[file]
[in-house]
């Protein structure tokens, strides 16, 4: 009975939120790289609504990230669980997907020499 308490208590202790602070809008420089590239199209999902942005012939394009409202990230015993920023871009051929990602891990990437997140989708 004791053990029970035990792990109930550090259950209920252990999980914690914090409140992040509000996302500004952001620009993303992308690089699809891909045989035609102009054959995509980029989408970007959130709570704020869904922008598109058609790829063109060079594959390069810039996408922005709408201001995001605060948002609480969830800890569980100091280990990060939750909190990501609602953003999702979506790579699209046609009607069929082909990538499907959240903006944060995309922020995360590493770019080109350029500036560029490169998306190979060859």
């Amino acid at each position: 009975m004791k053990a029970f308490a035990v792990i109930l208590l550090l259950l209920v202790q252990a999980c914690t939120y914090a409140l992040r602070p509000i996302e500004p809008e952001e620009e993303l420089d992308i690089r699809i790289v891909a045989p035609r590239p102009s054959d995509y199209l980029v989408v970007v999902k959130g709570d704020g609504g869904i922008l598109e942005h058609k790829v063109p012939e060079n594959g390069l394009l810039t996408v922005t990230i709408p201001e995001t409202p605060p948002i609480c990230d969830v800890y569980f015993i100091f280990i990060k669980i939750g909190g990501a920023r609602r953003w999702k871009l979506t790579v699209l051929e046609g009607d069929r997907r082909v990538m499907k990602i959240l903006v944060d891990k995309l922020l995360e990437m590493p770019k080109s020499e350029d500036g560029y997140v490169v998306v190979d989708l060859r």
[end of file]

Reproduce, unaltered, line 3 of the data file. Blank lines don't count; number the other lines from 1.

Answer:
């Amino acid at each position: 009975m004791k053990a029970f308490a035990v792990i109930l208590l550090l259950l209920v202790q252990a999980c914690t939120y914090a409140l992040r602070p509000i996302e500004p809008e952001e620009e993303l420089d992308i690089r699809i790289v891909a045989p035609r590239p102009s054959d995509y199209l980029v989408v970007v999902k959130g709570d704020g609504g869904i922008l598109e942005h058609k790829v063109p012939e060079n594959g390069l394009l810039t996408v922005t990230i709408p201001e995001t409202p605060p948002i609480c990230d969830v800890y569980f015993i100091f280990i990060k669980i939750g909190g990501a920023r609602r953003w999702k871009l979506t790579v699209l051929e046609g009607d069929r997907r082909v990538m499907k990602i959240l903006v944060d891990k995309l922020l995360e990437m590493p770019k080109s020499e350029d500036g560029y997140v490169v998306v190979d989708l060859r």